Which is why I've always prized any useful graphic organizer I can grab up. The stuff over at Laura Candler's website has always proved useful, especially my favorite: the prized and often-utilized vocabulary foldable. (Hey, just because I'm a techie doesn't mean I completely eschew paper and pencil tools!)
But, being who I am, I'll most always choose an online tool over a paper one, especially for older students. Recently, a social studies teacher in my building approached me about "just doing something different" with a timeline poster project she had used in the past. She knew she wanted something engaging, visually appealing, and user-friendly. So, I got busy researching and playing, and instead of sharing my finds with only my colleague, of course I'm sharing them with my global community.
In no particular order, here are my three favorites:
This is an interactive from one of my favorite sites, ReadWriteThink. Timeline is a tool by which students can create a visual representation of an event or of a process along a straight line. Images can be uploaded to provide for even more visual clarity, and students have the choice to organize information by event, date, or time. As an added bonus, there's an impressive collection of lessons (grades 3-12) that use the interactive timeline, so feel free to borrow!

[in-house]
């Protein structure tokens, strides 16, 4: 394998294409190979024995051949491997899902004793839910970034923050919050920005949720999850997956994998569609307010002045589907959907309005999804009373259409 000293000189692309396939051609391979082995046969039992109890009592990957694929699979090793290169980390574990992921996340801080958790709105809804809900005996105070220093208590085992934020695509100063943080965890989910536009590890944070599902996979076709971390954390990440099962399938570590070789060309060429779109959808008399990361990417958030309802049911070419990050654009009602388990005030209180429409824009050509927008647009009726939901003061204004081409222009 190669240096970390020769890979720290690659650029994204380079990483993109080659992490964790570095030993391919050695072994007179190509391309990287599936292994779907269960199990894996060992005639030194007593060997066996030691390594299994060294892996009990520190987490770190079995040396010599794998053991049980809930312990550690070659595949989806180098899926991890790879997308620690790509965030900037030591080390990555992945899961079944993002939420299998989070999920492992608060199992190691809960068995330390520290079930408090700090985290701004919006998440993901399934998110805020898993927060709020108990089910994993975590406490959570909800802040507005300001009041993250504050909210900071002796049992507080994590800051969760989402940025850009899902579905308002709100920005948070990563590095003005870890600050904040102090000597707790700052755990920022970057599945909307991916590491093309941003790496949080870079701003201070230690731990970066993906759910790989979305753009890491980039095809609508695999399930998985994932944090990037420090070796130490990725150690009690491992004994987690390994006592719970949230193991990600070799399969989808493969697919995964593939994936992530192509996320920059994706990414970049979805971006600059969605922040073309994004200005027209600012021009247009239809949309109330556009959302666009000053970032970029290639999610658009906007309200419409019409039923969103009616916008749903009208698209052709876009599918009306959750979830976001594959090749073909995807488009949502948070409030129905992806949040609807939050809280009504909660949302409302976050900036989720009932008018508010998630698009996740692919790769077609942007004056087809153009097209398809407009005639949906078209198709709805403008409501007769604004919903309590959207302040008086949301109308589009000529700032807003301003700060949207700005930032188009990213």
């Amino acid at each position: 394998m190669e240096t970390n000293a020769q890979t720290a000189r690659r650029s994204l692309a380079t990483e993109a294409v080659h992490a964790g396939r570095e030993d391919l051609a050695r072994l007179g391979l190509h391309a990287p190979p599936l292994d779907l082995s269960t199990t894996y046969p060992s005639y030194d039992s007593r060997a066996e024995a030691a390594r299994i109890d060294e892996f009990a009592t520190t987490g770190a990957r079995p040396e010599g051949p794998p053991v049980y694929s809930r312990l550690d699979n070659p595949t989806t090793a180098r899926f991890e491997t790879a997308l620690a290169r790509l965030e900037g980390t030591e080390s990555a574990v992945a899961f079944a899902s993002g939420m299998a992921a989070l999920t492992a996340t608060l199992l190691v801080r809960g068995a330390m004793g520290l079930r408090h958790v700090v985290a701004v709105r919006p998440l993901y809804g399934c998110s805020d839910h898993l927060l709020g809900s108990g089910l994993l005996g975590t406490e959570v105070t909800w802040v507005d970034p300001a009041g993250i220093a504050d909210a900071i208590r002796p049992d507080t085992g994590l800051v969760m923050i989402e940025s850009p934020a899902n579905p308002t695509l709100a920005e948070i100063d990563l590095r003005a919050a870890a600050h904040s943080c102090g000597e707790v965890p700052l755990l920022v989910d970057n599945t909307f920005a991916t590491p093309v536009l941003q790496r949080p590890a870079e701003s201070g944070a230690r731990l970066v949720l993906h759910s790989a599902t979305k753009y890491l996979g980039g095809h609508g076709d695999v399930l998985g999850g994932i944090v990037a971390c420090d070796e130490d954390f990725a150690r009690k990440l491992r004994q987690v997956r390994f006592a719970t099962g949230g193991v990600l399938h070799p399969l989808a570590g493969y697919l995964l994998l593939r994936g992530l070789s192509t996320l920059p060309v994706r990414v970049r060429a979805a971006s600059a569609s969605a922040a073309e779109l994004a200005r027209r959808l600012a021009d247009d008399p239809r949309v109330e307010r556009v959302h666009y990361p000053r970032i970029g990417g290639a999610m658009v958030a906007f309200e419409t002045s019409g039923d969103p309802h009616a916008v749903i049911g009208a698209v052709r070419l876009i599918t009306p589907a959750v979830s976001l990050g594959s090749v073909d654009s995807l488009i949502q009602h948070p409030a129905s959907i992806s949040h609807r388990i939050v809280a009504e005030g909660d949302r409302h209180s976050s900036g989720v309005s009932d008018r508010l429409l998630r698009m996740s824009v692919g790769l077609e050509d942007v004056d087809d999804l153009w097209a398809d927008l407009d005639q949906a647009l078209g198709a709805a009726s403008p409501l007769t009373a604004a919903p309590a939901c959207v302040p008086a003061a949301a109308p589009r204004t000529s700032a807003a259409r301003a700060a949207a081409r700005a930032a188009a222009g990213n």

MyHistro was named a 2013 Best Website for Teaching & Learning by the Digital storytelling group of the America Library Association (ALA). If you're a history buff, this is the timeline tool for you. With MyHistro, you can combine maps and timelines together to create a visual story. It is utterly amazing!
Tiki-Toki has the option of a 3-D display. You can also create sub-timelines for your timelines. (It's too difficult to explain. You have to see it for yourself.) Students can add text, images, videos, and audio to make the interactive appear more like a gallery than a timeline.
Applications for Education: Any of these timeline tools can easily replace your current paper and pencil ones. And while any of them are most certainly useful for students, I think teachers could use them as well to supplement lessons and lectures. In fact, take a look at the education page of the MyHistro site to view a slideshow about the best guidelines for teachers to use this timeline tool in the classroom and to see some sample timelines.
Isn't it "time" you gave these a try in your classroom? Please share your adventures with the rest of us.
Image by ReadWriteThink